Monday, January 11, 2010

Al Gore, No Score: "Carbon trading faces a make-or-break year" (CAO.L)

Mr. Gore's Generation Investment Management owns 13% of Camco. CAO is down 9.09% today.
Last week it was Reuters's "Frustrated carbon traders try other commodities".
Here's BreakingViews via the Financial Post:
Investment banks had high hopes for carbon trading. Point Carbon, an energy consultancy, predicted in 2008 that the market for trading carbon emissions permits would reach 2 trillion euros by 2020. However, the failure of the Copenhagen summit has dashed hopes of a global market. National schemes could help fill the gap, but political negotiations in the first half of 2010 will be crucial.

Carbon trading is minuscule when compared with other energy markets. Permits with a value of around $150 billion changed hands in 2009. This generated revenues of just $850 million for investment banks, according to Societe Generale analyst Emmanuel Fages. That's the equivalent of just a few hours' trading in the oil markets. The bulk of these revenues came from hedging price and volume risk associated with projects to offset carbon emissions, with the remainder from low-margin trading.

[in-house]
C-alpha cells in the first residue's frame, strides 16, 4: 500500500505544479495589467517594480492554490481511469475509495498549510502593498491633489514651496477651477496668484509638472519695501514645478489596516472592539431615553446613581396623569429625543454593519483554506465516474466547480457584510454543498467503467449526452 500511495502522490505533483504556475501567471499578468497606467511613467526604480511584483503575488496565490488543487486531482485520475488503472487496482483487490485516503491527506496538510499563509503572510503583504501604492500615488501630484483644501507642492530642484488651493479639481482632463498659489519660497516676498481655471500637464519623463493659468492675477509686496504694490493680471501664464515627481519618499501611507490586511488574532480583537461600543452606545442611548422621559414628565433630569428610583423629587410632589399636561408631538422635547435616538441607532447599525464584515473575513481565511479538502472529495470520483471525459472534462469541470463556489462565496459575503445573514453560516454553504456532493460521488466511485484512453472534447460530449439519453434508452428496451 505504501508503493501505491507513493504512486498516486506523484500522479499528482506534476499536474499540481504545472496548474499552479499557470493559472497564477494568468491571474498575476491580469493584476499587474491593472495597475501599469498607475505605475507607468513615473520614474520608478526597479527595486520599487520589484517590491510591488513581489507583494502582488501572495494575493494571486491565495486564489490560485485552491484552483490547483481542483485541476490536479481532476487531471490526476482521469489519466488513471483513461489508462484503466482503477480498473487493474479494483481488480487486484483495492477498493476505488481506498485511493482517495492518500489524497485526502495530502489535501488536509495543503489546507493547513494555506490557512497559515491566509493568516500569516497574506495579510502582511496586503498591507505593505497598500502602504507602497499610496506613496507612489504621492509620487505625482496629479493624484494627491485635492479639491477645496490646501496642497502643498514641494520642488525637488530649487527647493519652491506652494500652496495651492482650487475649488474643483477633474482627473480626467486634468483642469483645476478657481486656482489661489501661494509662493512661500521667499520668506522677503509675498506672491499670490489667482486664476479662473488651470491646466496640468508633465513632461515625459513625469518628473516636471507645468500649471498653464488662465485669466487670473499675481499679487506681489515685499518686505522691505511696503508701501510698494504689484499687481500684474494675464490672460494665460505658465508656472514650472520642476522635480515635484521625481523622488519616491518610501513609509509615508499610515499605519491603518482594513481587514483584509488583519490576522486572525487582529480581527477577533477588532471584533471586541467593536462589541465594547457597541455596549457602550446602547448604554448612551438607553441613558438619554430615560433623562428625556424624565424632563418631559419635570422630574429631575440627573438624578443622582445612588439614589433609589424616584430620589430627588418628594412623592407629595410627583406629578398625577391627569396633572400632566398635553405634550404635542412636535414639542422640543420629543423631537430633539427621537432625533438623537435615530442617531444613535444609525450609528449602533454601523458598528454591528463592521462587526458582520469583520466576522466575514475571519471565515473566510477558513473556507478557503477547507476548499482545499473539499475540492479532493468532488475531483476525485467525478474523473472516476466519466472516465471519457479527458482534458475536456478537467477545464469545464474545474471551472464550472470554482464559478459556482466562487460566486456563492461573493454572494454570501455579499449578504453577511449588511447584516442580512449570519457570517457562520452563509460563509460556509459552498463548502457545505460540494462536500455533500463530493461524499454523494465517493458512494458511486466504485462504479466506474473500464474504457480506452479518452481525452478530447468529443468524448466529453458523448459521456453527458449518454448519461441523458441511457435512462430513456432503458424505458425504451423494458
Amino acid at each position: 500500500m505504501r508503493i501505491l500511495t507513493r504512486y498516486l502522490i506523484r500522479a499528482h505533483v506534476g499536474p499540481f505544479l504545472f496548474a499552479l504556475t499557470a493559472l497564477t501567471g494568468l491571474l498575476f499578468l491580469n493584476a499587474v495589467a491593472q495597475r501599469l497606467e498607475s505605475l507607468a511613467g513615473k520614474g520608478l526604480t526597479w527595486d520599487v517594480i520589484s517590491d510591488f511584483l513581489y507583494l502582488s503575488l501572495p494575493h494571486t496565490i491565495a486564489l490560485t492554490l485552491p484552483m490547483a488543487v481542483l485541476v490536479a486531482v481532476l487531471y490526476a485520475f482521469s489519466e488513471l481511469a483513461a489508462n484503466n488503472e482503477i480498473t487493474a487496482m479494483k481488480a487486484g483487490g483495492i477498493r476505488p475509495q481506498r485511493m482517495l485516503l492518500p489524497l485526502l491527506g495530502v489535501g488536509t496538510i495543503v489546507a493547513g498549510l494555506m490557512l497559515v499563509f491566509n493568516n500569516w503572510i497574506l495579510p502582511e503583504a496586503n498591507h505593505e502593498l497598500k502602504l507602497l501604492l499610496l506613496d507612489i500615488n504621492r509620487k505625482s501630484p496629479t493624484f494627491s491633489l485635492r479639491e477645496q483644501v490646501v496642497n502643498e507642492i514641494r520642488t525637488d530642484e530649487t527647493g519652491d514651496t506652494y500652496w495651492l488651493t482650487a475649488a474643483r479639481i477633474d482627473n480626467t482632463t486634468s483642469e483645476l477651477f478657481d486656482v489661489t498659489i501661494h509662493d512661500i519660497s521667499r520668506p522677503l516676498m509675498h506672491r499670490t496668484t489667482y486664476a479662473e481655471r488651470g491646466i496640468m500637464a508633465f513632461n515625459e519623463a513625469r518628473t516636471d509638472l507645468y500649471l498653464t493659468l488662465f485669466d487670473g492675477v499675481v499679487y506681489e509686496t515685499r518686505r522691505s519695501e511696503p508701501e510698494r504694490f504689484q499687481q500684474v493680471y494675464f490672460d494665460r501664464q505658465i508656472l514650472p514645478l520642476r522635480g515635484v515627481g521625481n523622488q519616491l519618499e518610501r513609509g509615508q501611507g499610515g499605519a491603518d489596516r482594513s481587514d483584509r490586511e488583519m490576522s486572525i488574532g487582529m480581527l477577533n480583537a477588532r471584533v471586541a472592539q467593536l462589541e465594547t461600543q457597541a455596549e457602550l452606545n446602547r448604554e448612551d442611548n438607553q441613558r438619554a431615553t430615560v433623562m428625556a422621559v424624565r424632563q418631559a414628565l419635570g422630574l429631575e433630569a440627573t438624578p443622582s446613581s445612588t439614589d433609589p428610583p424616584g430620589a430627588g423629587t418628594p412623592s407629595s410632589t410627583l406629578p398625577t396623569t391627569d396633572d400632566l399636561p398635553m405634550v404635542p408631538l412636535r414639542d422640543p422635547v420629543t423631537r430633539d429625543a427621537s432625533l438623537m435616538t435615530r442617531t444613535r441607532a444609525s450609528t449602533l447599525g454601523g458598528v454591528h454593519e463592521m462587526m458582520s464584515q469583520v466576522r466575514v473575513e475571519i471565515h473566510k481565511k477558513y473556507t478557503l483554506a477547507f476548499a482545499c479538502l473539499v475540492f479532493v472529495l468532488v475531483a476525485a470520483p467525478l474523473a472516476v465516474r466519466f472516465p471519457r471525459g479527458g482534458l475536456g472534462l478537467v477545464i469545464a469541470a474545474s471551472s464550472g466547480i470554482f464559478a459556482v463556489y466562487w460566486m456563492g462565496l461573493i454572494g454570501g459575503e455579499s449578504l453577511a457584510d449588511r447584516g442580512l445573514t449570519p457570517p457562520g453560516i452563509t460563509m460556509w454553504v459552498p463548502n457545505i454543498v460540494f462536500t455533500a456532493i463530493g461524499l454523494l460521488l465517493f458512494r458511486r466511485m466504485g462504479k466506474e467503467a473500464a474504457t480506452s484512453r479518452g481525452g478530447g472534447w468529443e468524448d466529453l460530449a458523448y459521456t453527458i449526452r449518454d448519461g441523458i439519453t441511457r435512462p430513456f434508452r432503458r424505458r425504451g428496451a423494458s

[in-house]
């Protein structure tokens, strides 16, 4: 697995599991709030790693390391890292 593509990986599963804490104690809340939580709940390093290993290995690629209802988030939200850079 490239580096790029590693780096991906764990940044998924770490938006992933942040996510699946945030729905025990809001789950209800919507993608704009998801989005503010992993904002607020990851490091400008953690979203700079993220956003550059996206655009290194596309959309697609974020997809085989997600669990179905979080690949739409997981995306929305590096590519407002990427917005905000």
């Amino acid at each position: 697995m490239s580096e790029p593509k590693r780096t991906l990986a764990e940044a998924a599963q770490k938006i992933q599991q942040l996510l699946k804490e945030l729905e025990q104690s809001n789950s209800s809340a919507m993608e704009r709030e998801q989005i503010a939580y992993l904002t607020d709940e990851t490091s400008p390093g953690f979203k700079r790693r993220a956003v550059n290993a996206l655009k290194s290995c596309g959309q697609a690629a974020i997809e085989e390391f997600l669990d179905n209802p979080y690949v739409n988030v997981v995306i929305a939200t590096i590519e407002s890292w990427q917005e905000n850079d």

The Copenhagen summit failed to put in place a global scheme to trade emissions permits, replacing the Kyoto protocol, which expires by 2013. But local markets could make up some of the shortfall. The U.S. market, which Fages estimates could be worth $1.3 trillion by 2020, is the most important. The U.S. Senate is debating a scheme, but the original deadline for launching a federal market in 2012 may slip if a bill is not passed before mid-term elections in November.

Kevin Rudd, Australia's prime minister, will put a carbon bill to the country's Senate for a third time in February and may call an election if it is rejected. In Japan, prime minister Yukio Hatoyama wants to introduce a mandatory emissions target, against fierce industry opposition.

Investment banks had hoped to take advantage of climate change by originating, financing and hedging carbon reduction schemes as well as trading permits and credits.

However, to date it remains a niche business. Barcap, the biggest player, employs just four people on its trading desk. Some banks, including Credit Suisse and UBS AG, have withdrawn from the market. If individual countries don't act soon then carbon trading will remain a sideshow for the foreseeable future....